Higher education groups have flagged a number of provisions in both proposals that could make undergraduate and graduate education harder to afford and affect colleges and universities’ ability to offer assistance to their students.  Of particular concern is a proposal in the House plan to tax graduate tuition waivers as income—meaning that some graduate students’ taxes could increase by 100 percent or more while they earn the same (generally limited) income.  The House bill would also eliminate the student loan interest deduction as well as several other tax credits for students. While these changes are absent from the Senate bill, the two proposals share other provisions that could affect colleges and universities’ bottom lines, including reducing incentives for charitable giving, an excise tax on endowment earnings at private college and universities, and repealing or reducing the state and local tax deduction, potentially affecting state funding of higher education.

In addition to the impacts on students and higher education institutions, the budget proposals add an estimated $1.5 trillion over ten years to the federal deficit, likely leading to significant cuts to non-defense discretionary (NDD) programs down the road, which include research funding. Given that these programs have already seen disproportionate cuts to their budgets in recent years, this is a cause for concern among groups focused on science and research, as well as on other social issues.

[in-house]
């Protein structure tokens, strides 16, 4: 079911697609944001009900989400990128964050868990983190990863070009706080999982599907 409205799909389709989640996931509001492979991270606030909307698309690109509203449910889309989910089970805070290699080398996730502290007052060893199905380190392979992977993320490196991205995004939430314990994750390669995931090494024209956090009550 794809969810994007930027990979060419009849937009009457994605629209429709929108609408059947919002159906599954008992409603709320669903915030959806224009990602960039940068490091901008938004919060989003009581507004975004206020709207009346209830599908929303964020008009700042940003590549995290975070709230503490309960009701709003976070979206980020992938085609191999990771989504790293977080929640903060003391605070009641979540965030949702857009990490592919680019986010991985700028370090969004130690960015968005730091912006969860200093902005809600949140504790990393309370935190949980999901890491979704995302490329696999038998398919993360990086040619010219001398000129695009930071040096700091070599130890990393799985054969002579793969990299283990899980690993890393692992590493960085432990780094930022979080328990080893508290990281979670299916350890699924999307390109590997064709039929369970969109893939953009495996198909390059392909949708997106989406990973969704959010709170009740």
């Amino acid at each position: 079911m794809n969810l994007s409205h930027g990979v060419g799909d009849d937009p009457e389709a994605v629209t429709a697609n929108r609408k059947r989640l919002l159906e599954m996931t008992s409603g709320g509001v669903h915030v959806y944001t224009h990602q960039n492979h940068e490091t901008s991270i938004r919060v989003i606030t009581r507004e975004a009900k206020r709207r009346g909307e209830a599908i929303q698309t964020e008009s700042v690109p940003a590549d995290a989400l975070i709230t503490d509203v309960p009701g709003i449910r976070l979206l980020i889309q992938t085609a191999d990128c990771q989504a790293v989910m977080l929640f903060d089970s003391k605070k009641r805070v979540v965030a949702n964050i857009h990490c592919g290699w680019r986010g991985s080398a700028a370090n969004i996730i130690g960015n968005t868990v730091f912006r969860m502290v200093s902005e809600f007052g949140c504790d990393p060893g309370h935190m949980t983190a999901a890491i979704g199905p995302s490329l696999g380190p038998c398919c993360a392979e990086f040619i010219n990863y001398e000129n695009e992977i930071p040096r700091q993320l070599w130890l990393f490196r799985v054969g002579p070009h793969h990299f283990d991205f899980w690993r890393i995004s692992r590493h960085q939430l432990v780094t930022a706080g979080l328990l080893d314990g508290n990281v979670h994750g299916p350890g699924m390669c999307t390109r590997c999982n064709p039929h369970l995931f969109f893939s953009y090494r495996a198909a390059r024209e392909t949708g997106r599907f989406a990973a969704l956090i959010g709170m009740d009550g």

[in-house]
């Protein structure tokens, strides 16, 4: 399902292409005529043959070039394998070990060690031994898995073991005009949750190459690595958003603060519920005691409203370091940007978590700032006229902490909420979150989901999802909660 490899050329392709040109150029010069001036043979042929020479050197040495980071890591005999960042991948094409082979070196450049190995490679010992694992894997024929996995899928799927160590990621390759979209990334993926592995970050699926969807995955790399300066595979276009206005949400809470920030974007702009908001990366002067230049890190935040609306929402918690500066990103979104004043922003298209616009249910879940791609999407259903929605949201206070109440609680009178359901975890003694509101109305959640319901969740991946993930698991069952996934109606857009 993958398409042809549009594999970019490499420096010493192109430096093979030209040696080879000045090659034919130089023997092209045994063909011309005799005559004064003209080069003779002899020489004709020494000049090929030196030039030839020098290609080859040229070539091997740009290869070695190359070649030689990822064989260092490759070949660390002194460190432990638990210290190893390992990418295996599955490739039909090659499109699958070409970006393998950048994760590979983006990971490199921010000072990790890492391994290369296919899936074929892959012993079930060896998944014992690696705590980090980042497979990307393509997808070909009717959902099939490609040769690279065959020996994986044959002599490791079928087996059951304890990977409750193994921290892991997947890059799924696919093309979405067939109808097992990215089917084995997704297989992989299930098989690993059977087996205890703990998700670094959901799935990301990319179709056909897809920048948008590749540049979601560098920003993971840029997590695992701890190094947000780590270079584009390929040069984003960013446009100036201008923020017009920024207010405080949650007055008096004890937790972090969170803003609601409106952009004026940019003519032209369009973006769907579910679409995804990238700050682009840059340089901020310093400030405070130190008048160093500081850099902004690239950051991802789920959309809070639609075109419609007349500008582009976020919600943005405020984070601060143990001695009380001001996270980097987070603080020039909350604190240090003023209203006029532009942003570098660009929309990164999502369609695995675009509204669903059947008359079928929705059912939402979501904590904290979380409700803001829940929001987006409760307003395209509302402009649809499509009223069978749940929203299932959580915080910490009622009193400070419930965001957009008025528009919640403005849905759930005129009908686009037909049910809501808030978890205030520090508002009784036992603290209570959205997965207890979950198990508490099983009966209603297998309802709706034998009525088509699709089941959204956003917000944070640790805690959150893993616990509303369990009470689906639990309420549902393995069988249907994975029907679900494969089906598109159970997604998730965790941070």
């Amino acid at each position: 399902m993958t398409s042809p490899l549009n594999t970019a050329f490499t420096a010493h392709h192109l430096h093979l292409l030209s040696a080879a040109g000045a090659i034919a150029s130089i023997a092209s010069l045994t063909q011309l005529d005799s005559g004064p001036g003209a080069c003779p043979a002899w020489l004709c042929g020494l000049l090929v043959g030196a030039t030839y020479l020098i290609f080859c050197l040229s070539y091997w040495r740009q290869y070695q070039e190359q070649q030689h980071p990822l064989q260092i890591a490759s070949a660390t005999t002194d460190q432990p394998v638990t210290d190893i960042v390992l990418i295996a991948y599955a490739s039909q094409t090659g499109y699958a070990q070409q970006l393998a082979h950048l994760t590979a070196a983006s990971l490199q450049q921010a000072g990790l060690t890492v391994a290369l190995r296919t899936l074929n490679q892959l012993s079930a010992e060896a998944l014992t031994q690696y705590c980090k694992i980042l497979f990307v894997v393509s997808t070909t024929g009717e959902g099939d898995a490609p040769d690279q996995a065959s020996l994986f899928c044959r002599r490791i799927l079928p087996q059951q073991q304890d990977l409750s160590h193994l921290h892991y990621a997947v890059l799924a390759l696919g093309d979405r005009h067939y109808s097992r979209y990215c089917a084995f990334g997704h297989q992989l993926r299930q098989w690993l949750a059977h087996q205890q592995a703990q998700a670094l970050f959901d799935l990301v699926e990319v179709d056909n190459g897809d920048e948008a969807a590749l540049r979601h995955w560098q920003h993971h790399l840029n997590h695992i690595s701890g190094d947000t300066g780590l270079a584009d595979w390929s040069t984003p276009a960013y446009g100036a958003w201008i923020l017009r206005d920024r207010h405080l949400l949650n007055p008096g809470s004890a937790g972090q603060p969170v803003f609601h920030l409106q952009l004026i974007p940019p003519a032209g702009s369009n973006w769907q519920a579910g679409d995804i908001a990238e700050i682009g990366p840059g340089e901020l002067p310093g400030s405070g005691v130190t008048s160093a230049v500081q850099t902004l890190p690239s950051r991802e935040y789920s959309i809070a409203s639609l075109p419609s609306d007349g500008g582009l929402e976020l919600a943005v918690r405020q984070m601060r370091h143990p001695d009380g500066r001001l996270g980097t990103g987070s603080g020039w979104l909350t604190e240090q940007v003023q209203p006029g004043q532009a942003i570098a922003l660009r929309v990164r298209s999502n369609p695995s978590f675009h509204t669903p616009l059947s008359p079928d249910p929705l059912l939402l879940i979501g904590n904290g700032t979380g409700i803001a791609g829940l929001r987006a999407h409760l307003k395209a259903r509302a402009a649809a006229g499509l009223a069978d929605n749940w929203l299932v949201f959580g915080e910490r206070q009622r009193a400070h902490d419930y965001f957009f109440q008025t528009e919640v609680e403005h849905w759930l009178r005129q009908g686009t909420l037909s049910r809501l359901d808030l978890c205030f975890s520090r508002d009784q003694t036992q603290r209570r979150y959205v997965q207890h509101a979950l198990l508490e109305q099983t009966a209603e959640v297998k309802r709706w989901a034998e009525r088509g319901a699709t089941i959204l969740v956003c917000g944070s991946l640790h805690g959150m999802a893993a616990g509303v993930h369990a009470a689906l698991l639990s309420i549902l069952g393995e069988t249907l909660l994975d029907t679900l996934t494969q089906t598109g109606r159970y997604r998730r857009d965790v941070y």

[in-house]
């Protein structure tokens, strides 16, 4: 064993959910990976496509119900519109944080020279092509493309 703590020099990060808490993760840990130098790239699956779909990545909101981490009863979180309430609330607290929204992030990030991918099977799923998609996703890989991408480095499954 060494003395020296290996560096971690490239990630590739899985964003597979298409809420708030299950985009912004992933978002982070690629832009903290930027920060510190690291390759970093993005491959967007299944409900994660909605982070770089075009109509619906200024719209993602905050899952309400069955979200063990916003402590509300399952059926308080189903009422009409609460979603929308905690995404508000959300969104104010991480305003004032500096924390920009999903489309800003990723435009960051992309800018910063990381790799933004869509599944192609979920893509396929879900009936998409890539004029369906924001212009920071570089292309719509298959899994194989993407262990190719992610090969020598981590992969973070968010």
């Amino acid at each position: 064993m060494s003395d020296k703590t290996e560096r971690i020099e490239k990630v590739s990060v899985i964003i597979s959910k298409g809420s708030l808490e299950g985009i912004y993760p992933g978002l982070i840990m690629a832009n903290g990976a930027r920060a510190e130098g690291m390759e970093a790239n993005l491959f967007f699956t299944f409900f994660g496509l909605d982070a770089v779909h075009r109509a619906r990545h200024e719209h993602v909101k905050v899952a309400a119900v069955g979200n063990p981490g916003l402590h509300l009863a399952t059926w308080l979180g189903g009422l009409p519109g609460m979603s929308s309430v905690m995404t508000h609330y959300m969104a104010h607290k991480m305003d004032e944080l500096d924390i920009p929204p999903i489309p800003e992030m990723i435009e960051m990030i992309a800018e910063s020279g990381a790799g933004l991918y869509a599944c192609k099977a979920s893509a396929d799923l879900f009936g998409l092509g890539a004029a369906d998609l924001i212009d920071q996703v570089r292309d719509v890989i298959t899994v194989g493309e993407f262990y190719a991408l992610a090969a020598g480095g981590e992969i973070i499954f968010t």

COSSA has not issued its own action alert on the tax plan, however we have compiled the following list of resources and information on how to take action prepared by partner organizations:

American Association for the Advancement of Science

American Council on Education

Association of American Medical Colleges and Universities

Association of American Universities

Association of Public and Land-Grant Universities

Center for Budget and Policy Priorities

Coalition on Human Needs

Council of Graduate Schools

Federation of American Societies for Experimental Biology

National Humanities Alliance

NDD United

Other Resources

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Posted in Issue 22 (November 14), Update, Volume 36 (2017)

SBS Graduate Training Workshop Proceedings Published

The National Academies of Sciences, Engineering, and Medicine has published the proceedings of a workshop held in June 2017, Graduate Training in the Social and Behavioral Sciences. The workshop was convened by the Academies’ Board on Science Education and sponsored by the National Science Foundation and the National Institutes of Health. The workshop focused on how graduate education in the social and behavioral sciences can adapt to increasing focuses on interdisciplinarity and changing workforce needs. The workshop summary and a webcast of the workshop are available on the Academies’ website.

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Posted in Issue 19 (October 3), Update, Volume 36 (2017)

Academies Report Examines Impact of Social Competencies on College Success